Australian-led research on an asteroid compared to a “giant space cushion” has provided insights into potentially saving Earth from a future impact. The experts studied three tiny dust particles collected from the surface of the Itokawa asteroid and returned to Earth by the Hayabusa-1 probe. The results showed that Itokawa was difficult to destroy and resistant to collisions, according to a study published Tuesday in the Proceedings of the National Academy of Sciences.
Located about two million kilometers from Earth and as large as the Sydney Harbor Bridge, Itokawa is classified as a debris asteroid. Unlike their monolithic counterparts, such asteroids are made largely of loose boulders and rock, said lead author and Curtin University researcher Fred Jourdan. “The survival time of Itokawa-sized monolithic asteroids is predicted to be only several hundred thousand years in the asteroid belt,” Professor Jourdan said. “The huge impact that destroyed Itokawa’s monolithic parent asteroid and formed Itokawa occurred at least 4.2 billion years ago.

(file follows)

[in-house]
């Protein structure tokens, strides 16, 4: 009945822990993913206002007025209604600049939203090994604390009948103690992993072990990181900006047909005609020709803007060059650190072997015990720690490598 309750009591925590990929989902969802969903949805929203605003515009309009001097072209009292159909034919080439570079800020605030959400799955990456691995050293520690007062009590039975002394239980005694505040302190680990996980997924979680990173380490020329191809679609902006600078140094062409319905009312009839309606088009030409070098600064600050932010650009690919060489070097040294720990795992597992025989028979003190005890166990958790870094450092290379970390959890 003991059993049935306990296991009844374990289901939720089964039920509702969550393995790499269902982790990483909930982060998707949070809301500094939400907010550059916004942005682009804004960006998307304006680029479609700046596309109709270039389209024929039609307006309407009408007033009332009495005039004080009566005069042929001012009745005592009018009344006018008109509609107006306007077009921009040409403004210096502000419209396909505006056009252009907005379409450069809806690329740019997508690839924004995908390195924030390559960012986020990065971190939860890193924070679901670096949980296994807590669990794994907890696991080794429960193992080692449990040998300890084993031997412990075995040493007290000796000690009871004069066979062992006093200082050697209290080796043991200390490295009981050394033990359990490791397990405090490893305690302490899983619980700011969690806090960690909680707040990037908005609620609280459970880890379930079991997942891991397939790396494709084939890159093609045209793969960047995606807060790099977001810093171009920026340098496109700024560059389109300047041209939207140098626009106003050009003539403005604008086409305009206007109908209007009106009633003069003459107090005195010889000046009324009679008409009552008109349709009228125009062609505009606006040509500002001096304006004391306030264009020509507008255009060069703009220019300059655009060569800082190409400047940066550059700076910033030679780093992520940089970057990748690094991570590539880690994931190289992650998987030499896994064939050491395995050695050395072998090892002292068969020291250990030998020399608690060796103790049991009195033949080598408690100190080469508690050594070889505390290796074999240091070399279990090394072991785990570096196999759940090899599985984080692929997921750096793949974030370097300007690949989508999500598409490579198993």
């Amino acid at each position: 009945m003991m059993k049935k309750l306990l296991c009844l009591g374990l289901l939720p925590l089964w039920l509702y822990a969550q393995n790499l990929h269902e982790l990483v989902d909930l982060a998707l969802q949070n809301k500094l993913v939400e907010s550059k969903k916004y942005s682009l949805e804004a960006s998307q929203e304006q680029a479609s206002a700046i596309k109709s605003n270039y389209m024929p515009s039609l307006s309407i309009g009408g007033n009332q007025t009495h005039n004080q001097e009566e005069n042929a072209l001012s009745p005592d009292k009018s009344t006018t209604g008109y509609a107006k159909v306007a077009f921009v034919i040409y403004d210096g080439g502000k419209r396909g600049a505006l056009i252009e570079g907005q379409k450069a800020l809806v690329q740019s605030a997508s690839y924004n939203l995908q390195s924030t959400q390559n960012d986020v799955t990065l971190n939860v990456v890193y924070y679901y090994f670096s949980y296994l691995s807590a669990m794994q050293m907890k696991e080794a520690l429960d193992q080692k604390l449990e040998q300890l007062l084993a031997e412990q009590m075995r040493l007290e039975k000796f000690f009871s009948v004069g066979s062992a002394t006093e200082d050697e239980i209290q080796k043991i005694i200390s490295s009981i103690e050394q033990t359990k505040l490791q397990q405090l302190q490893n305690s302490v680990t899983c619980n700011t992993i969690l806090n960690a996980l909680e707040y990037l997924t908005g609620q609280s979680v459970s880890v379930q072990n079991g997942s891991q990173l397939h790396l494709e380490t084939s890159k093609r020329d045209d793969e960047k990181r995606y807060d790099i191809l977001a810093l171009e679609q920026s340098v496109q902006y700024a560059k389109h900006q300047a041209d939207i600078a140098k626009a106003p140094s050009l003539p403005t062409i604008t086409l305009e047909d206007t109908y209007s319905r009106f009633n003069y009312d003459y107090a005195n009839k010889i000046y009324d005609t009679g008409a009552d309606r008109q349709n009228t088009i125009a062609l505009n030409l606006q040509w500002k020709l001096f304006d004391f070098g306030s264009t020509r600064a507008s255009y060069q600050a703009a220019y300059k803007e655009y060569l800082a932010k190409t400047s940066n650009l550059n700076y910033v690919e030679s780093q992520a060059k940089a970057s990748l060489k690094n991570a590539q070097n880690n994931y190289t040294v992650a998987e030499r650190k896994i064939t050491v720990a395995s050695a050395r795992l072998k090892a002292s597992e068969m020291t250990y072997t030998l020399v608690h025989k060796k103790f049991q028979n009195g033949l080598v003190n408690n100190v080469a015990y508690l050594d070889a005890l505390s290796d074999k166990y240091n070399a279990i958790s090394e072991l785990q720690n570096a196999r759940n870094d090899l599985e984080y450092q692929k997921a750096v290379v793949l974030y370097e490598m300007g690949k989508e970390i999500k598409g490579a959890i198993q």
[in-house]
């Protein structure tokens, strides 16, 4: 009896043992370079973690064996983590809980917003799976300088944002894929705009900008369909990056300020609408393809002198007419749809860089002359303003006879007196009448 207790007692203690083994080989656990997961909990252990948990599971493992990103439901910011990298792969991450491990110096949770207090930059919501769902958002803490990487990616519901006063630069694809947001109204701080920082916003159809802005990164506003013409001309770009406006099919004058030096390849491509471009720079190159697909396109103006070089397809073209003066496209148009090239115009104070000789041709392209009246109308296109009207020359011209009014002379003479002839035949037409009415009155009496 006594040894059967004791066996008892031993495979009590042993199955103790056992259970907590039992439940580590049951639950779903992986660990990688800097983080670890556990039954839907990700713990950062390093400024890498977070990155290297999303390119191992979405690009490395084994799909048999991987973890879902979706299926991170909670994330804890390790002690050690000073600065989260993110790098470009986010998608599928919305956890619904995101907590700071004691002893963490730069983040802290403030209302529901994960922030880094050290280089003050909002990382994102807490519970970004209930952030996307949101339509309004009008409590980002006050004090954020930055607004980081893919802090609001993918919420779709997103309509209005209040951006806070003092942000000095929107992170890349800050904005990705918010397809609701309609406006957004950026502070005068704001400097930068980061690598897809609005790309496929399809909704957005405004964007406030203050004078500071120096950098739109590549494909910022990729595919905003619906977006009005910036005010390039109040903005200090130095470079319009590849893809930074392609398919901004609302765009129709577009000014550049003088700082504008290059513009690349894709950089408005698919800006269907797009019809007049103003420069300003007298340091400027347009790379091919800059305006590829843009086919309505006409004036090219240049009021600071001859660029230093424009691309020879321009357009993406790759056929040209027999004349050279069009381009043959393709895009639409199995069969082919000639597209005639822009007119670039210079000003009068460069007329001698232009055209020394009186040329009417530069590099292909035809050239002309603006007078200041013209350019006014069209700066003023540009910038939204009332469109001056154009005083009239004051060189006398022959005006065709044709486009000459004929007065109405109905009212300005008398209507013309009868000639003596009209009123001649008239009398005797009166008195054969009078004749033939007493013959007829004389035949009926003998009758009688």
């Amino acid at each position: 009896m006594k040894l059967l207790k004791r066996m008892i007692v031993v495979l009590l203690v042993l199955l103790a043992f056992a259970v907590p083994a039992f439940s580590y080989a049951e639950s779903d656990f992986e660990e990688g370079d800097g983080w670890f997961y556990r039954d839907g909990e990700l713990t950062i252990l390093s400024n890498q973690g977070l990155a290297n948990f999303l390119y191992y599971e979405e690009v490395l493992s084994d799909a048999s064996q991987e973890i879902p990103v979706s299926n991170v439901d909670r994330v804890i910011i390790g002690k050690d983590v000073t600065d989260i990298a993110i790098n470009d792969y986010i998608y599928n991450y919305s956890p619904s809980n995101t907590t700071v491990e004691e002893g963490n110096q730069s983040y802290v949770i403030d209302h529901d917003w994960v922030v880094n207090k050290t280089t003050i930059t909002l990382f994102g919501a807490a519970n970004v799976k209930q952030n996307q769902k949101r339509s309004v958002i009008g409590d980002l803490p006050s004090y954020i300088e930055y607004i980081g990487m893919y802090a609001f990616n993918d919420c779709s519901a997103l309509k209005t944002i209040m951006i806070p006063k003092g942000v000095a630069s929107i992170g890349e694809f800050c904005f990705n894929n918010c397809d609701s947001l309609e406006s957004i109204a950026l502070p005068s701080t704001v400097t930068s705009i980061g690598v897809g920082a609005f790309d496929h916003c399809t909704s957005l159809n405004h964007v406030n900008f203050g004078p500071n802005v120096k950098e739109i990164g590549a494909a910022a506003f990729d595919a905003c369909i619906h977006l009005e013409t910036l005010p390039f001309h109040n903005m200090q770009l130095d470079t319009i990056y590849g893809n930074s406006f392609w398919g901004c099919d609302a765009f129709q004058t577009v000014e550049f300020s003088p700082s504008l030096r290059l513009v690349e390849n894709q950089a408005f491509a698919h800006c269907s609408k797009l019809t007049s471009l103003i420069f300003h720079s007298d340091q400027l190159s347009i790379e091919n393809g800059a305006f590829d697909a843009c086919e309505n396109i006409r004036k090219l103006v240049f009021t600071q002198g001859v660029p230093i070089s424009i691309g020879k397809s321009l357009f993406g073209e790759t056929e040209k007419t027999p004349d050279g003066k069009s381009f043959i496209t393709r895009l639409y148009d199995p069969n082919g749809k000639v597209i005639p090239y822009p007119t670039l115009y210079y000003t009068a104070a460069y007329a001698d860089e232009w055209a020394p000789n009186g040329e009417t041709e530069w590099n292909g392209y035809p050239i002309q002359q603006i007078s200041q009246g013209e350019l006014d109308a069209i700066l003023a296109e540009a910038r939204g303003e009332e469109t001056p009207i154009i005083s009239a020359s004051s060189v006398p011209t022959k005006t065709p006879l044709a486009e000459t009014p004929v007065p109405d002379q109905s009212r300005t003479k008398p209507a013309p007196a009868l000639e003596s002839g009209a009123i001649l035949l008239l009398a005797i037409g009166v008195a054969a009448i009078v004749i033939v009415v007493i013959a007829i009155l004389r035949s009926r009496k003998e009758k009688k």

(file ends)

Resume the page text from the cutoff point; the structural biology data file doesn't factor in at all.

“Such an astonishingly long survival time for an asteroid the size of Itokawa is attributed to the damping nature of the debris pile material. “In short, we found that Itokawa is like a giant space cushion and very difficult to destroy.”
The durability of rubble-pile asteroids was previously unknown, said co-author and Curtin researcher Nick Timms. This left experts unsure about the best defense strategies in case such an asteroid hurtled towards Earth. “Now that we have discovered that they can survive in the solar system for almost its entire history, they must be more abundant in the asteroid belt than previously thought,” said Professor Timms.